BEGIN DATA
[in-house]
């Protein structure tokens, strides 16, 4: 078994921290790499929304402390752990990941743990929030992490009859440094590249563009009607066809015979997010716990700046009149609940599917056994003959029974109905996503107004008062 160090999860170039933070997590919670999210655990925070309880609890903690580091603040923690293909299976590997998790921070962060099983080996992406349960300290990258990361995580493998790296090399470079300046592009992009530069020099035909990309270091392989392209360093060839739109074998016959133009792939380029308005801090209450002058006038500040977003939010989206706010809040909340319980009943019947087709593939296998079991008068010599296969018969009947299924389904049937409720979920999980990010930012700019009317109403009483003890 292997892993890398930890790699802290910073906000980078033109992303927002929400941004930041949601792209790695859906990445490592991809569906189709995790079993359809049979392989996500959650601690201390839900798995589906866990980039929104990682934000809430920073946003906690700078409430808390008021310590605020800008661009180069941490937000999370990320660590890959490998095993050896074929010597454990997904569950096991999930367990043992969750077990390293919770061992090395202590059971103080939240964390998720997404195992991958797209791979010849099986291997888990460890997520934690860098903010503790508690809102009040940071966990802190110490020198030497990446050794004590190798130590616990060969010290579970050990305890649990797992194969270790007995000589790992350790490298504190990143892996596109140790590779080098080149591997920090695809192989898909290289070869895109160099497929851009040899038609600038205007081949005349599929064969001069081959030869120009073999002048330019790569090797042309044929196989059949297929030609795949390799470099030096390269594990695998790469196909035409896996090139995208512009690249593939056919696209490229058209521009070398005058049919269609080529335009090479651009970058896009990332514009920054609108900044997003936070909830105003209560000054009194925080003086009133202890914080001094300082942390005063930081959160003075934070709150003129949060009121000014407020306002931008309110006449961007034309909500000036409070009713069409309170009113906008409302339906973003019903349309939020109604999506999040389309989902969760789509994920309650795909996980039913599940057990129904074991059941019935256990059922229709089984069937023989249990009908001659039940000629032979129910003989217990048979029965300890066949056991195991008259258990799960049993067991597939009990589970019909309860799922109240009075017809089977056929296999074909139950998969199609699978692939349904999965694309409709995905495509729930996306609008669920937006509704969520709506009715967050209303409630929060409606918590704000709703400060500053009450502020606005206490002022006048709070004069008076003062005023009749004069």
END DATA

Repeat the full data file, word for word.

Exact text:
[in-house]
């Protein structure tokens, strides 16, 4: 078994921290790499929304402390752990990941743990929030992490009859440094590249563009009607066809015979997010716990700046009149609940599917056994003959029974109905996503107004008062 160090999860170039933070997590919670999210655990925070309880609890903690580091603040923690293909299976590997998790921070962060099983080996992406349960300290990258990361995580493998790296090399470079300046592009992009530069020099035909990309270091392989392209360093060839739109074998016959133009792939380029308005801090209450002058006038500040977003939010989206706010809040909340319980009943019947087709593939296998079991008068010599296969018969009947299924389904049937409720979920999980990010930012700019009317109403009483003890 292997892993890398930890790699802290910073906000980078033109992303927002929400941004930041949601792209790695859906990445490592991809569906189709995790079993359809049979392989996500959650601690201390839900798995589906866990980039929104990682934000809430920073946003906690700078409430808390008021310590605020800008661009180069941490937000999370990320660590890959490998095993050896074929010597454990997904569950096991999930367990043992969750077990390293919770061992090395202590059971103080939240964390998720997404195992991958797209791979010849099986291997888990460890997520934690860098903010503790508690809102009040940071966990802190110490020198030497990446050794004590190798130590616990060969010290579970050990305890649990797992194969270790007995000589790992350790490298504190990143892996596109140790590779080098080149591997920090695809192989898909290289070869895109160099497929851009040899038609600038205007081949005349599929064969001069081959030869120009073999002048330019790569090797042309044929196989059949297929030609795949390799470099030096390269594990695998790469196909035409896996090139995208512009690249593939056919696209490229058209521009070398005058049919269609080529335009090479651009970058896009990332514009920054609108900044997003936070909830105003209560000054009194925080003086009133202890914080001094300082942390005063930081959160003075934070709150003129949060009121000014407020306002931008309110006449961007034309909500000036409070009713069409309170009113906008409302339906973003019903349309939020109604999506999040389309989902969760789509994920309650795909996980039913599940057990129904074991059941019935256990059922229709089984069937023989249990009908001659039940000629032979129910003989217990048979029965300890066949056991195991008259258990799960049993067991597939009990589970019909309860799922109240009075017809089977056929296999074909139950998969199609699978692939349904999965694309409709995905495509729930996306609008669920937006509704969520709506009715967050209303409630929060409606918590704000709703400060500053009450502020606005206490002022006048709070004069008076003062005023009749004069």